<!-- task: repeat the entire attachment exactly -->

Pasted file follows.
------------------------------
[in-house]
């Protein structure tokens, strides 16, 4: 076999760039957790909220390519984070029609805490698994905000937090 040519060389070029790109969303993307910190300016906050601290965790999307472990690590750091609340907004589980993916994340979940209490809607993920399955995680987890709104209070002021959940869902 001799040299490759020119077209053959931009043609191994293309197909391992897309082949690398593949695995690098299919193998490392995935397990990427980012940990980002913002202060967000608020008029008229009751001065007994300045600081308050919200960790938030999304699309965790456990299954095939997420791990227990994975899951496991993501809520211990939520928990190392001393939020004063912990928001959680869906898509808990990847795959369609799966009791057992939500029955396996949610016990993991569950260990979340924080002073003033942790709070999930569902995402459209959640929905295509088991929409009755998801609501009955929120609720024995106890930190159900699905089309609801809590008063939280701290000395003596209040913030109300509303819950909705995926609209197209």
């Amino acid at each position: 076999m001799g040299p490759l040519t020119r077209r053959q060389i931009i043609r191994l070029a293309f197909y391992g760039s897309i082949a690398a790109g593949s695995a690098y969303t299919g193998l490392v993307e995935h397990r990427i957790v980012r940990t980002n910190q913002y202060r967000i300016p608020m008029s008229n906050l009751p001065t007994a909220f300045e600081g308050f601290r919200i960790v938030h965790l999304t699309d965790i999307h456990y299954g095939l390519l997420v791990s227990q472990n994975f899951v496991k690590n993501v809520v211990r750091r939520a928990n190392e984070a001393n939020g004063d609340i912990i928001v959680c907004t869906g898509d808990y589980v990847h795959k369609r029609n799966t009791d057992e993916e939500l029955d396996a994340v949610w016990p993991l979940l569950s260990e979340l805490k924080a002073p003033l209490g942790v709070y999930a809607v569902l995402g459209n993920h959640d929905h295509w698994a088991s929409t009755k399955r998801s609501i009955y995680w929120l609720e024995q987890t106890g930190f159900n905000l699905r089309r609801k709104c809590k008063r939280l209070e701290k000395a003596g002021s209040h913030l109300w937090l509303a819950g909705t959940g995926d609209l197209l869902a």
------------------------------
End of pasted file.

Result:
[in-house]
């Protein structure tokens, strides 16, 4: 076999760039957790909220390519984070029609805490698994905000937090 040519060389070029790109969303993307910190300016906050601290965790999307472990690590750091609340907004589980993916994340979940209490809607993920399955995680987890709104209070002021959940869902 001799040299490759020119077209053959931009043609191994293309197909391992897309082949690398593949695995690098299919193998490392995935397990990427980012940990980002913002202060967000608020008029008229009751001065007994300045600081308050919200960790938030999304699309965790456990299954095939997420791990227990994975899951496991993501809520211990939520928990190392001393939020004063912990928001959680869906898509808990990847795959369609799966009791057992939500029955396996949610016990993991569950260990979340924080002073003033942790709070999930569902995402459209959640929905295509088991929409009755998801609501009955929120609720024995106890930190159900699905089309609801809590008063939280701290000395003596209040913030109300509303819950909705995926609209197209």
């Amino acid at each position: 076999m001799g040299p490759l040519t020119r077209r053959q060389i931009i043609r191994l070029a293309f197909y391992g760039s897309i082949a690398a790109g593949s695995a690098y969303t299919g193998l490392v993307e995935h397990r990427i957790v980012r940990t980002n910190q913002y202060r967000i300016p608020m008029s008229n906050l009751p001065t007994a909220f300045e600081g308050f601290r919200i960790v938030h965790l999304t699309d965790i999307h456990y299954g095939l390519l997420v791990s227990q472990n994975f899951v496991k690590n993501v809520v211990r750091r939520a928990n190392e984070a001393n939020g004063d609340i912990i928001v959680c907004t869906g898509d808990y589980v990847h795959k369609r029609n799966t009791d057992e993916e939500l029955d396996a994340v949610w016990p993991l979940l569950s260990e979340l805490k924080a002073p003033l209490g942790v709070y999930a809607v569902l995402g459209n993920h959640d929905h295509w698994a088991s929409t009755k399955r998801s609501i009955y995680w929120l609720e024995q987890t106890g930190f159900n905000l699905r089309r609801k709104c809590k008063r939280l209070e701290k000395a003596g002021s209040h913030l109300w937090l509303a819950g909705t959940g995926d609209l197209l869902a």